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Thriving With Bipolar Disorder

By Rachel Shouse

Bipolar disorder can be tricky to diagnose. There are four types of this disorder. The two that are seen most often are type 1 and type 2. They are similar, but they have their own distinguishing characteristics as well. Along with the medical aspects of the two bipolar disorders, we're going to talk about how to genuinely enjoy your life. Survival needs to go out the window. It's time to thrive.

Bipolar Type 1

I shouldn't have been shocked when I learned that there are variations to this disorder. A lot of people, myself included, associate bipolar with extreme highs and lows. That's true, but the ups and downs look different. 

Bipolar 1 is identified by the severity of the manic episodes that the individual experiences. Someone with bipolar disorder type 1 will experience a full manic episode, which is different from its second counterpart. 

A full manic episode is more complicated than feeling energetic or distracted. Those with bipolar 1 will experience extreme episodes of immense energy, trouble concentrating, hyperactivity, lack of sleep, and risky behaviors. These episodes are capable of putting the victim in the hospital.

Bipolar Type 2

Medical conditions are troubling enough, having to discern between two similar disorders takes time. It took me until the age of 30 to be diagnosed with bipolar type 2. This type also experiences extreme lows, but not-so-extreme highs. 

Those with bipolar 2 are diagnosed by tracking emotions, feelings, depressive episodes, and sometimes close members of the family are included in the process. This type suffers from manic depression. These episodes can last days, weeks, months, etc. Type 2 is often mistaken for seasonal depression.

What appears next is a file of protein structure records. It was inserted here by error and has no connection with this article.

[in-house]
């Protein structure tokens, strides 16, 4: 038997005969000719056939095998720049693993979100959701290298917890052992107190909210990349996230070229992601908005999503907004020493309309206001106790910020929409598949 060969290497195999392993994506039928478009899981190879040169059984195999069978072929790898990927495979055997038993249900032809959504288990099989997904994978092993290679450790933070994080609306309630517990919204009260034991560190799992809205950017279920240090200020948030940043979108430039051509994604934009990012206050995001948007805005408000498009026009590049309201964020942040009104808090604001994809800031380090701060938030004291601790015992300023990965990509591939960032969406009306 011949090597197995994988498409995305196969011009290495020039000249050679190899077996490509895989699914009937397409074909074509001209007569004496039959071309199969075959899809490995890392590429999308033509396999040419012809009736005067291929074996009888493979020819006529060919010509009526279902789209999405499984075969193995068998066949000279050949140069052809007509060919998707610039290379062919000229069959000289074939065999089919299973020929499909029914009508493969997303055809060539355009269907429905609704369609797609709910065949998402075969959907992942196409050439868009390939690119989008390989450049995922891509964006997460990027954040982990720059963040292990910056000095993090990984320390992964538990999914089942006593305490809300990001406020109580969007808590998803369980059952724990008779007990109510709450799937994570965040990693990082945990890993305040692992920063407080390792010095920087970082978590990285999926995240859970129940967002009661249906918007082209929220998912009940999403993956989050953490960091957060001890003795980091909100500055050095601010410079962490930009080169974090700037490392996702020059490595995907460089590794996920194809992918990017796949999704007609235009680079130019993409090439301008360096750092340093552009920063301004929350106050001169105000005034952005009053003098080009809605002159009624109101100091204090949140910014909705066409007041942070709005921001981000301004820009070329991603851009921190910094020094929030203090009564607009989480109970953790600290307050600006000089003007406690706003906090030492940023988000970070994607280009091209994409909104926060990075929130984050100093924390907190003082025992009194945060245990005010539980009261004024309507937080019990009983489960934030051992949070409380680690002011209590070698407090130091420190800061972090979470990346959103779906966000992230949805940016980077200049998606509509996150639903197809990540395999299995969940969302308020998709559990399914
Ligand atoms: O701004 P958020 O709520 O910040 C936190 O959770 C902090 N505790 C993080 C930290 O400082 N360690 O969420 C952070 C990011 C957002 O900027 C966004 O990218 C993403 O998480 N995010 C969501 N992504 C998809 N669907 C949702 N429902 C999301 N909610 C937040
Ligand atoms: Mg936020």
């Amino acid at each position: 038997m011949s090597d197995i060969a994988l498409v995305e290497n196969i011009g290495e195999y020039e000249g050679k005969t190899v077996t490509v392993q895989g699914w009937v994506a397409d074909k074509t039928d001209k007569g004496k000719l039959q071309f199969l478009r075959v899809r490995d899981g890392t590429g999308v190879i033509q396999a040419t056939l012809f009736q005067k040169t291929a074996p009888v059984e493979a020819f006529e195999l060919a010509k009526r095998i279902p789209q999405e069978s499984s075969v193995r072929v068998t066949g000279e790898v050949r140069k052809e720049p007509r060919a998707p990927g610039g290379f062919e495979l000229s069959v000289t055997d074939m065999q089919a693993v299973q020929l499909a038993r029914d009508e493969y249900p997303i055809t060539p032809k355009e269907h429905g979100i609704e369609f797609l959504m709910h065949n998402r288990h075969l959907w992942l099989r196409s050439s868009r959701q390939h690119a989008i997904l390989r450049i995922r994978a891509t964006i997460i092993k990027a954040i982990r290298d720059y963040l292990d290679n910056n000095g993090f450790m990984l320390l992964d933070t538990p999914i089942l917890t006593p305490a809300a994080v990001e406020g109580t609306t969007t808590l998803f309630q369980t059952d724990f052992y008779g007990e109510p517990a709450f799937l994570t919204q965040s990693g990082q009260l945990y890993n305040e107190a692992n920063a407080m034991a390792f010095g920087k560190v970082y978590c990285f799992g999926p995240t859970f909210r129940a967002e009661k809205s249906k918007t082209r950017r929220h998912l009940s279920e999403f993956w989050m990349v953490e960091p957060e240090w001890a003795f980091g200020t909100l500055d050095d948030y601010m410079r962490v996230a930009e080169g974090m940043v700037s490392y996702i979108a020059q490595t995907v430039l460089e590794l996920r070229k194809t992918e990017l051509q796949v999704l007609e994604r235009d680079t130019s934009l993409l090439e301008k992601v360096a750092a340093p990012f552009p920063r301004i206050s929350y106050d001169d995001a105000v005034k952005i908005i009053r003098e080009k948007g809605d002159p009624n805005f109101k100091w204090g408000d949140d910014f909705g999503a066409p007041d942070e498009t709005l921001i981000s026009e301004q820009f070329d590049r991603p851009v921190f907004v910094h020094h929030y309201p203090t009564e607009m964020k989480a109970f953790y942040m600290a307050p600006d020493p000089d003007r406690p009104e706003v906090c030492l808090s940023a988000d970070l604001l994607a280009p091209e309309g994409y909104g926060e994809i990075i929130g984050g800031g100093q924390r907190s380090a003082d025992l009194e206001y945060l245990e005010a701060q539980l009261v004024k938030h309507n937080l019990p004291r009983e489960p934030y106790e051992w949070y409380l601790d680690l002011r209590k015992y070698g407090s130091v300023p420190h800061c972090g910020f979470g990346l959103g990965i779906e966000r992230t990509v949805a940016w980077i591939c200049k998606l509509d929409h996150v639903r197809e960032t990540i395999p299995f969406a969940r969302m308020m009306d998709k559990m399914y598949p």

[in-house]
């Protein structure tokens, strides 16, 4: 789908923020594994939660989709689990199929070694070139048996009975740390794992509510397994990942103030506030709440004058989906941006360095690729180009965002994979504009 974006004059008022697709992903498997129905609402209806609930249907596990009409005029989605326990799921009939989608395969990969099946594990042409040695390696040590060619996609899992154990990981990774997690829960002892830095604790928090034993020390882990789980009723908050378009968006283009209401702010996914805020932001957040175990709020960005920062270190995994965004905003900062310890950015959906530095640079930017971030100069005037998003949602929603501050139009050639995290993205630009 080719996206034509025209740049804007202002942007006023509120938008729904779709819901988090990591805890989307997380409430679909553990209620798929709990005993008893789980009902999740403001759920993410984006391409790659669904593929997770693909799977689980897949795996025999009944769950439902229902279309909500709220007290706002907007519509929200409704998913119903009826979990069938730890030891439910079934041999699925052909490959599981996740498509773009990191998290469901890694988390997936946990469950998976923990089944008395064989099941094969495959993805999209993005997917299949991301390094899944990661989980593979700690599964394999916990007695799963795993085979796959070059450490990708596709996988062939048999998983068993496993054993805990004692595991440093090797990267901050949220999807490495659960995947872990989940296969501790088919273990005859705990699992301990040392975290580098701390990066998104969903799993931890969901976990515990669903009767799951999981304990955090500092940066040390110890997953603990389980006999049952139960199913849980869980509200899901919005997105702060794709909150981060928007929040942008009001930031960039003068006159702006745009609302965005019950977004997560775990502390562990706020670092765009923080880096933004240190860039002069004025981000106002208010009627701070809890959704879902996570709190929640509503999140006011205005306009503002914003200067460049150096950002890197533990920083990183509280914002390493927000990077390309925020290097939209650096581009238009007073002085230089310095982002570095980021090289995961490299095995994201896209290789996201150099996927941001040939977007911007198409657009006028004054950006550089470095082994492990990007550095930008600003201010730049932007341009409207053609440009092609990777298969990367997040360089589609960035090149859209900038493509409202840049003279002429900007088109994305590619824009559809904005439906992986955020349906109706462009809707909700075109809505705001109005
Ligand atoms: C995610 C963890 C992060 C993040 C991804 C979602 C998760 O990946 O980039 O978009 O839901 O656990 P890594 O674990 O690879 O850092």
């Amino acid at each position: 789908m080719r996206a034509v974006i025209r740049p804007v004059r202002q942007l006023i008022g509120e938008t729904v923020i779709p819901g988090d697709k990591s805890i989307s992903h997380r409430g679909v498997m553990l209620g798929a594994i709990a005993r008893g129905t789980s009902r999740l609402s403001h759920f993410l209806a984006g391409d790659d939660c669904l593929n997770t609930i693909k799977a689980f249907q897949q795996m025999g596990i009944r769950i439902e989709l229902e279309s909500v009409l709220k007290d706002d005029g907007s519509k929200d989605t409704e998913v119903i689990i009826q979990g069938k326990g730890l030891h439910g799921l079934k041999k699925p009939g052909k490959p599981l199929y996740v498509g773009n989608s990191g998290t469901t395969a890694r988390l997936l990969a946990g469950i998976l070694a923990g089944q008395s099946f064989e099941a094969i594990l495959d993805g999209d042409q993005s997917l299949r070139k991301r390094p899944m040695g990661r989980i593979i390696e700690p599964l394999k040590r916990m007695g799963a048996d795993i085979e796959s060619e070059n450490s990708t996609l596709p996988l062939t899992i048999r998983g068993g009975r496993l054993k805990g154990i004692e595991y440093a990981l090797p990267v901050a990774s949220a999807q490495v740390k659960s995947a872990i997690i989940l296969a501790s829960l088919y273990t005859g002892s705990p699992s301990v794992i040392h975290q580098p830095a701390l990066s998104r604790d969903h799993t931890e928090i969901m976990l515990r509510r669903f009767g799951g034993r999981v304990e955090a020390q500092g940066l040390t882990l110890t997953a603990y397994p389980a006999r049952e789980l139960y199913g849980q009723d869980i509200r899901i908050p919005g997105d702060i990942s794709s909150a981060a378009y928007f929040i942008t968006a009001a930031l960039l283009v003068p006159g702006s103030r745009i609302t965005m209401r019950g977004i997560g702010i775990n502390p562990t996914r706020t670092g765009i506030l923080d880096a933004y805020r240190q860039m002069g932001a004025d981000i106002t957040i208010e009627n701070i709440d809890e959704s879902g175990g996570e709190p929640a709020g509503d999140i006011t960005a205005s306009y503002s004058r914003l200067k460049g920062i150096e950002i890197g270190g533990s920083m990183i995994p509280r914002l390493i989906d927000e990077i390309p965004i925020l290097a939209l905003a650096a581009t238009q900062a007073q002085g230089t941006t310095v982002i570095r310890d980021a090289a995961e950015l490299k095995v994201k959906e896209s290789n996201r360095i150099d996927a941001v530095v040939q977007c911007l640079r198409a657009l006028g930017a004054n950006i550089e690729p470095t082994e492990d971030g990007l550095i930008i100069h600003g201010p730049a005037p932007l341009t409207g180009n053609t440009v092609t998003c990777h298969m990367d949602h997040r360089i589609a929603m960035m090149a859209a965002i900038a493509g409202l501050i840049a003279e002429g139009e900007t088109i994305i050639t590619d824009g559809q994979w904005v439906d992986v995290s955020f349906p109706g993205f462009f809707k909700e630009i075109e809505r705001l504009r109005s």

Hypomania is another symptom of this disorder. This is similar to a manic episode, but it's not as noticeable to others. Women are also better at hiding these symptoms compared to men. Same goes for ADHD. Girls have shown to be less impulsive than boys, which explains why diagnosis is difficult. 

Focusing on Thriving

Whether you, or someone you love, suffers from either type 1 or 2, it's important to remember that there's a light at the end of the tunnel. Both types have their own individual struggles to face. Those who have bipolar disorder can usually tell when an episode is imminent.

Don't let yourself panic when you feel an episode coming on, this is common in those who suffer from mental illness. The looming cloud of mania is always there. Instead of focusing on what could happen, think about what's happening at this very moment. When you're faced with a hyper or hypomanic episode, surround yourself with things that will help you through those hard times.

To learn more about your health, wellness and fitness, see your local chiropractor at The Joint Chiropractic in Humble, Tex.

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